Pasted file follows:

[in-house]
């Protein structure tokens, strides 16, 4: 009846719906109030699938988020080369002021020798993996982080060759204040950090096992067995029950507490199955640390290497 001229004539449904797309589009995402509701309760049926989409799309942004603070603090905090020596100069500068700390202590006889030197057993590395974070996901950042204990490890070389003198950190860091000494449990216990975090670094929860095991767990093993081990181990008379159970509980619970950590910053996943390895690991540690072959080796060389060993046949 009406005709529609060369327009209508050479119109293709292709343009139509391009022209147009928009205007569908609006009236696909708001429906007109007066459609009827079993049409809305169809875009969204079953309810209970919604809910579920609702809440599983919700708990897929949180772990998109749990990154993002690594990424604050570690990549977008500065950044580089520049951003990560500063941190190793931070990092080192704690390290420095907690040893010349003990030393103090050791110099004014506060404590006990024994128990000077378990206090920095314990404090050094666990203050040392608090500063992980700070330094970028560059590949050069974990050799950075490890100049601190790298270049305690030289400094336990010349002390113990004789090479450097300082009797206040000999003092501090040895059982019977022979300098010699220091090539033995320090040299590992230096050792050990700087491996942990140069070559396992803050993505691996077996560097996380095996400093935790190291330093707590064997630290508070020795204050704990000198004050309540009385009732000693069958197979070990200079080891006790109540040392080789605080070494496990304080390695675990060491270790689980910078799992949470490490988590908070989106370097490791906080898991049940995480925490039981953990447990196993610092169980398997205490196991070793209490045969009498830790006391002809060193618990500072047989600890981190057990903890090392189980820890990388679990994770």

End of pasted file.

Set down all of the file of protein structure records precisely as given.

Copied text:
[in-house]
């Protein structure tokens, strides 16, 4: 009846719906109030699938988020080369002021020798993996982080060759204040950090096992067995029950507490199955640390290497 001229004539449904797309589009995402509701309760049926989409799309942004603070603090905090020596100069500068700390202590006889030197057993590395974070996901950042204990490890070389003198950190860091000494449990216990975090670094929860095991767990093993081990181990008379159970509980619970950590910053996943390895690991540690072959080796060389060993046949 009406005709529609060369327009209508050479119109293709292709343009139509391009022209147009928009205007569908609006009236696909708001429906007109007066459609009827079993049409809305169809875009969204079953309810209970919604809910579920609702809440599983919700708990897929949180772990998109749990990154993002690594990424604050570690990549977008500065950044580089520049951003990560500063941190190793931070990092080192704690390290420095907690040893010349003990030393103090050791110099004014506060404590006990024994128990000077378990206090920095314990404090050094666990203050040392608090500063992980700070330094970028560059590949050069974990050799950075490890100049601190790298270049305690030289400094336990010349002390113990004789090479450097300082009797206040000999003092501090040895059982019977022979300098010699220091090539033995320090040299590992230096050792050990700087491996942990140069070559396992803050993505691996077996560097996380095996400093935790190291330093707590064997630290508070020795204050704990000198004050309540009385009732000693069958197979070990200079080891006790109540040392080789605080070494496990304080390695675990060491270790689980910078799992949470490490988590908070989106370097490791906080898991049940995480925490039981953990447990196993610092169980398997205490196991070793209490045969009498830790006391002809060193618990500072047989600890981190057990903890090392189980820890990388679990994770």